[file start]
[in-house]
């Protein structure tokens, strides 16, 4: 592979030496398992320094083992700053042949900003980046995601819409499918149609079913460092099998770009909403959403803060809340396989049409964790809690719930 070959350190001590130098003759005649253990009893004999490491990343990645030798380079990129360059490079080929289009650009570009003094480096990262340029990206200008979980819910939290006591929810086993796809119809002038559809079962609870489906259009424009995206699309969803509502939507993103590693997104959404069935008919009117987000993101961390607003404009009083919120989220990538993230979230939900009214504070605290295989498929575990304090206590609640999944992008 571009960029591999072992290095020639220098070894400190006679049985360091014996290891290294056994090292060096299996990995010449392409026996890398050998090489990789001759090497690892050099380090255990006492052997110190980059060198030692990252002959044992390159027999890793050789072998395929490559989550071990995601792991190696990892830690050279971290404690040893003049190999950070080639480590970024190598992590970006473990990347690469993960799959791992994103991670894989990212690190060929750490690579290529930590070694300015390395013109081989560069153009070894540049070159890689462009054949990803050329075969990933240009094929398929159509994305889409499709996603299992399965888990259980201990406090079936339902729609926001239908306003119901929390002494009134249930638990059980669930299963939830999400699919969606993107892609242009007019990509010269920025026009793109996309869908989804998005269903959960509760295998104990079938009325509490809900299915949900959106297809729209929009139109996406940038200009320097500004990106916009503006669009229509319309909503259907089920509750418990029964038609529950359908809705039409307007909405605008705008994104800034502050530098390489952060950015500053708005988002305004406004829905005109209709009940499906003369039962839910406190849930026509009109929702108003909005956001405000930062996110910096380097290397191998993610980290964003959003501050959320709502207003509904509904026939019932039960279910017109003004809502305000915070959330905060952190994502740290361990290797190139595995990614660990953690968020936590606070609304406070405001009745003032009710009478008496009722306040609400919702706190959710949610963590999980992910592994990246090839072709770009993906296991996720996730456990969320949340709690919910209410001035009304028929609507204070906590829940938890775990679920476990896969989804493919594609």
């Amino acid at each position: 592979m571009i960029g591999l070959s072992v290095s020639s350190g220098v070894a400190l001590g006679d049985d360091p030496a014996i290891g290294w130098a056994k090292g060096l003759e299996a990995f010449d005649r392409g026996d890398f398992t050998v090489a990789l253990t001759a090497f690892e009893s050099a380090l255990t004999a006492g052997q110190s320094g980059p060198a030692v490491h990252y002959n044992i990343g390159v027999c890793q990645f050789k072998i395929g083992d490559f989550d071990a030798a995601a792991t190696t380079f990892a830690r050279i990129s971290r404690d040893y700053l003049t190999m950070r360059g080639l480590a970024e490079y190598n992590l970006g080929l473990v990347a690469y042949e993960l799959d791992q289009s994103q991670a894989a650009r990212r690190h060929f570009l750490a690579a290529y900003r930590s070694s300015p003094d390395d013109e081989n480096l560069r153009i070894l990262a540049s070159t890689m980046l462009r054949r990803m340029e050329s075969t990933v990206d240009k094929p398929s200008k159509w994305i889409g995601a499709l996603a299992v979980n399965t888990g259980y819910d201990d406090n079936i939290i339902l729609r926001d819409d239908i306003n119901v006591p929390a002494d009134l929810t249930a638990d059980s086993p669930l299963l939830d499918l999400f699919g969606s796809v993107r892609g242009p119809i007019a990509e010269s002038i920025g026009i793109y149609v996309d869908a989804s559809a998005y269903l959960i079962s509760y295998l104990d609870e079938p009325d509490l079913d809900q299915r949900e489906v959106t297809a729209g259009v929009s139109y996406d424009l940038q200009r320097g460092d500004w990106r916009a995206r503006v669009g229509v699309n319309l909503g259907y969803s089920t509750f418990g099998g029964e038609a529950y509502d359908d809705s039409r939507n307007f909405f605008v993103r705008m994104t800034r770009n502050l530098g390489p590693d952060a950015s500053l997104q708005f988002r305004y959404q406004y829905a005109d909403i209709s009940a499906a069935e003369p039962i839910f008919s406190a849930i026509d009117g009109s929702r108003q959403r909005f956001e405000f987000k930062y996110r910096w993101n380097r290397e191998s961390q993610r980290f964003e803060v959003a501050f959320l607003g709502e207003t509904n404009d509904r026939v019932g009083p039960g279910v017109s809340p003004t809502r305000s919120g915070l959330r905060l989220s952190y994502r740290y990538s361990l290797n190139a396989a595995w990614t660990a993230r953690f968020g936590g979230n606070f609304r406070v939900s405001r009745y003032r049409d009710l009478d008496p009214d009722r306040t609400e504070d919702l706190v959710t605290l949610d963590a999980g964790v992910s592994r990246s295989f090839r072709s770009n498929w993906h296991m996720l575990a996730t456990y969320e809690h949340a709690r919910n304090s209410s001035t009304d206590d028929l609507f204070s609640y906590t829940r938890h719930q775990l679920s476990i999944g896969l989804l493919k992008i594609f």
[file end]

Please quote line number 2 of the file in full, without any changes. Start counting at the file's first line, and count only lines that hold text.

């Protein structure tokens, strides 16, 4: 592979030496398992320094083992700053042949900003980046995601819409499918149609079913460092099998770009909403959403803060809340396989049409964790809690719930 070959350190001590130098003759005649253990009893004999490491990343990645030798380079990129360059490079080929289009650009570009003094480096990262340029990206200008979980819910939290006591929810086993796809119809002038559809079962609870489906259009424009995206699309969803509502939507993103590693997104959404069935008919009117987000993101961390607003404009009083919120989220990538993230979230939900009214504070605290295989498929575990304090206590609640999944992008 571009960029591999072992290095020639220098070894400190006679049985360091014996290891290294056994090292060096299996990995010449392409026996890398050998090489990789001759090497690892050099380090255990006492052997110190980059060198030692990252002959044992390159027999890793050789072998395929490559989550071990995601792991190696990892830690050279971290404690040893003049190999950070080639480590970024190598992590970006473990990347690469993960799959791992994103991670894989990212690190060929750490690579290529930590070694300015390395013109081989560069153009070894540049070159890689462009054949990803050329075969990933240009094929398929159509994305889409499709996603299992399965888990259980201990406090079936339902729609926001239908306003119901929390002494009134249930638990059980669930299963939830999400699919969606993107892609242009007019990509010269920025026009793109996309869908989804998005269903959960509760295998104990079938009325509490809900299915949900959106297809729209929009139109996406940038200009320097500004990106916009503006669009229509319309909503259907089920509750418990029964038609529950359908809705039409307007909405605008705008994104800034502050530098390489952060950015500053708005988002305004406004829905005109209709009940499906003369039962839910406190849930026509009109929702108003909005956001405000930062996110910096380097290397191998993610980290964003959003501050959320709502207003509904509904026939019932039960279910017109003004809502305000915070959330905060952190994502740290361990290797190139595995990614660990953690968020936590606070609304406070405001009745003032009710009478008496009722306040609400919702706190959710949610963590999980992910592994990246090839072709770009993906296991996720996730456990969320949340709690919910209410001035009304028929609507204070906590829940938890775990679920476990896969989804493919594609």